The Triumphs of Temper: A Poem in Six Cantos
J. Seagrave, 1803 - 165 pages
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airy appear arms attentive band bear beauty blest bliss bosom brain breast bright CANTO charge charms child conscious cries dark delight desire dread eager earth enchanting eyes face fair faithful fancy fate fear feels female fiend fire flame flowers fond fondly frame friendly frown gave gentle give glance grace guard guardian hand happy hear heart heavenly hope hour keen kind knight light lips lively magic maid mild mind mortal nature nymph o'er pain pass passion past peer phantoms pleasure pride proud queen quick rich rise rose round scene secret seems SERENA sight sire smile soft SOPHROSYNE soul sound speaking spell spirit Spleen spoke sportive spread springs sprite sullen sway sweet swelling tender thee thou thought thro touch triumph truth vision voice warm wide wish wonder wound young youth
Page 53 - Per me si va nella città dolente; per me si va nell' eterno dolore; per me si va tra la perduta gente.
Page 113 - For Sensibility is sovereign here. Thou seest her train of sprightly damsels sport, Where the soft spirit holds her rural court; But fix thine eye attentive to the plain, And mark the varying wonders of her reign.' As thus she spoke, she pois'd her airy seat High o'er a plain, exhaling every sweet: For round its precincts, all the flowers that bloom, Fill'd the delicious air with rich perfume; And in the midst a verdant throne appear'd, In simplest form by graceful fancy rear'd, And deck'd with flowers;...
Page 113 - And shun th' approaches of a damper air. Here stood the lovely ruler of the scene, And beauty, more than pomp, announc'd the queen.. The bending snow-drop, and the briar-rose, The simple circle of her crown compose ; Roses of every hue her robe adorn, Except th' insipid rose without a thorn.
Page x - I wished, indeed, (but I fear most ineffectually) for powers to unite some touches of the sportive wildness of Ariosto, and the more serious sublime painting of Dante, with some portion of the enchanting elegance, the refined imagination, and the moral graces of Pope ; and to do this, if possible, without violating those rules of propriety, which Mr.
Page xiv - And sheds sweet languor o'er the melting eye ; When nobler toys the female heart trepan, And dolls, rejected, yield their place to man. Beneath a father's care SERENA grew } The good Sir GILBERT, to his country true, A faithful Whig, who zealous for the state In freedom's service led the loud debate, Yet every day, by transmutation rare, Turn'd to a Tory in his elbow-chair, And made his daughter pay, howe'er absurd., Passive obedience to his sovereign word.
Page 102 - ... His verse itself is impossible and intolerable to any but the student of literary history, who knows that all things are possible, and finds the realisation of all in its measure interesting. The heights, or at least the average levels, of Hayley may be fairly taken from the following quotation : — Her lips involuntary catch the chime And half articulate the soothing rhyme ; Till weary thought no longer watch can keep, But sinks reluctant in the folds of sleep — of which it can only be said...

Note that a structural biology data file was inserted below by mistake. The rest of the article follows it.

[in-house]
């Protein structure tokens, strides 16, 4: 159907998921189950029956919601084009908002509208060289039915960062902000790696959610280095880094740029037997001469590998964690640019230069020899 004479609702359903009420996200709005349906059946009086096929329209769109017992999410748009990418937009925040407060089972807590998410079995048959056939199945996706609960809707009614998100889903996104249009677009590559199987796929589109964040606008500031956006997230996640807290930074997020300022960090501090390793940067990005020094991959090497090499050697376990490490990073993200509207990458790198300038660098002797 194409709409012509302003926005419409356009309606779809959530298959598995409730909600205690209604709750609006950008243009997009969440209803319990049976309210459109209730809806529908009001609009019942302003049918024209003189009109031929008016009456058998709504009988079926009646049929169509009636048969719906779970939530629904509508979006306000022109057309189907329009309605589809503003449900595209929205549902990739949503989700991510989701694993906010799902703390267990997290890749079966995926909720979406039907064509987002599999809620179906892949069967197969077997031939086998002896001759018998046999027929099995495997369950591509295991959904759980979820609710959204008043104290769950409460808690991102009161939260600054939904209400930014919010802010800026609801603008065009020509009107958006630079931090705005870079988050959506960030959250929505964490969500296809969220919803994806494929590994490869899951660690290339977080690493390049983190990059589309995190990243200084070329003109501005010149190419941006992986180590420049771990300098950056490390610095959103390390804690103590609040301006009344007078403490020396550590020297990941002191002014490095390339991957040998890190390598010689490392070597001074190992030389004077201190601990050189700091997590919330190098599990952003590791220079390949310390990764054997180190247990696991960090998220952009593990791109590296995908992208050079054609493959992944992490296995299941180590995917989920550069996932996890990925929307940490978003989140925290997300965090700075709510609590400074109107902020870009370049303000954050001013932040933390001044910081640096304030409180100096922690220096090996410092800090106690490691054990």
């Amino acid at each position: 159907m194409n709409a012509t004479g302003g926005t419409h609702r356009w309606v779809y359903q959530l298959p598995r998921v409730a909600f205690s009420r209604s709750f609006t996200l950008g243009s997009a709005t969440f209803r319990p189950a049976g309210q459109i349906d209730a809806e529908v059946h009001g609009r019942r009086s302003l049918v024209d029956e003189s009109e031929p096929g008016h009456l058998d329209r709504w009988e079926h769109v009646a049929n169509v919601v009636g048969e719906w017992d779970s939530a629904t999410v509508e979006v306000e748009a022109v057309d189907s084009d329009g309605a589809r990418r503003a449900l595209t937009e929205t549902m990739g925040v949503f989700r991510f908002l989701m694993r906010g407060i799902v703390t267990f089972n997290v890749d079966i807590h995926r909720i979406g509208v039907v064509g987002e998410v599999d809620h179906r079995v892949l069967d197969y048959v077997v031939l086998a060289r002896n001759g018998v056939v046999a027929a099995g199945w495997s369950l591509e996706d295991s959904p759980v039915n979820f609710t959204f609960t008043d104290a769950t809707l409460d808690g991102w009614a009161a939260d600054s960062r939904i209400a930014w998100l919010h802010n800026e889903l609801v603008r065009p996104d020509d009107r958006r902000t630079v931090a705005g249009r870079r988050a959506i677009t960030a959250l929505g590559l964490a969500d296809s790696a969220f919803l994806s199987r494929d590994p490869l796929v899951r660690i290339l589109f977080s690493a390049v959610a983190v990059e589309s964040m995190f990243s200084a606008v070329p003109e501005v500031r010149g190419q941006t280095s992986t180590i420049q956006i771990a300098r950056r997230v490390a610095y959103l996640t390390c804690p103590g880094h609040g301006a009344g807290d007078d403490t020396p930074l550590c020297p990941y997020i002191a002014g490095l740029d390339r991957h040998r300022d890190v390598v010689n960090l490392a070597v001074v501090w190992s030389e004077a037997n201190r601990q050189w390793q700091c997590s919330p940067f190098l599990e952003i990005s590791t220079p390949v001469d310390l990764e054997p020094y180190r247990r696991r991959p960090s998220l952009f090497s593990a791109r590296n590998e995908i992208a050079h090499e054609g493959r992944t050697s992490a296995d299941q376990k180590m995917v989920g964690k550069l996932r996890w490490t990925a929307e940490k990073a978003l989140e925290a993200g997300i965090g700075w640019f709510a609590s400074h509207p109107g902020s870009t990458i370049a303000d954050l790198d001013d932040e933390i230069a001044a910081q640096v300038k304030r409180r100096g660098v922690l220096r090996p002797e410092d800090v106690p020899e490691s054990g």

Page 117 - For this soft tribe they heaviest fear dismiss, And know their pains are transient as their bliss: Rapture and agony, in Nature's loom, Have form'd the changing tissue of their doom ; Both interwoven with so nice an art, No power can tear the twisted threads apart ; Yet happier these, to Nature's heart more dear, Than the dull offspring in the torpid sphere, Where her warm wishes, and affections kind, Lose their bright current in the stagnant mind. Here grief and joy so suddenly unite, That anguish...
Page 53 - Thro' me ye pass to Spleen's terrific dome, Thro' me, to Discontent's eternal home : Thro' me, to those who sadden'd human life, By sullen humour, or vexatious strife ; And here, thro' scenes of endless vapours hurl'd, Are punish'd in the forms they plagued the world ; Justly they feel no joy, who none bestow, All ye who enter, every hope forego !" O'er an arch'd cavern, rough with horrid stone, On which a feeble light by flashes shone, These characters, that chill'd her soul with dread, SERENA,...
Page 114 - And just between the woman and the child. Her fair left arm around a vase she flings, From which the tender plant mimosa springs ; Towards its leaves, o'er which she fondly bends, The youthful fair her vacant hand extends With gentle motion, anxious to survey How far the feeling fibres own her sway ; The leaves, as conscious of their Queen's command, Successive fall at her approaching hand ; While her soft breast with pity seems to pant, And shrinks at every shrinking of the plant.
Page 106 - Firm as pure ivory, it charm'd the sight With finer polish, and a softer white. The hand of Beauty, with an easy swell, Scoop'd the free concave like a bending shell; And on its rich exterior, Art display'd The triumphs of the power the car convey'd. Here, in celestial tints, surpassing life...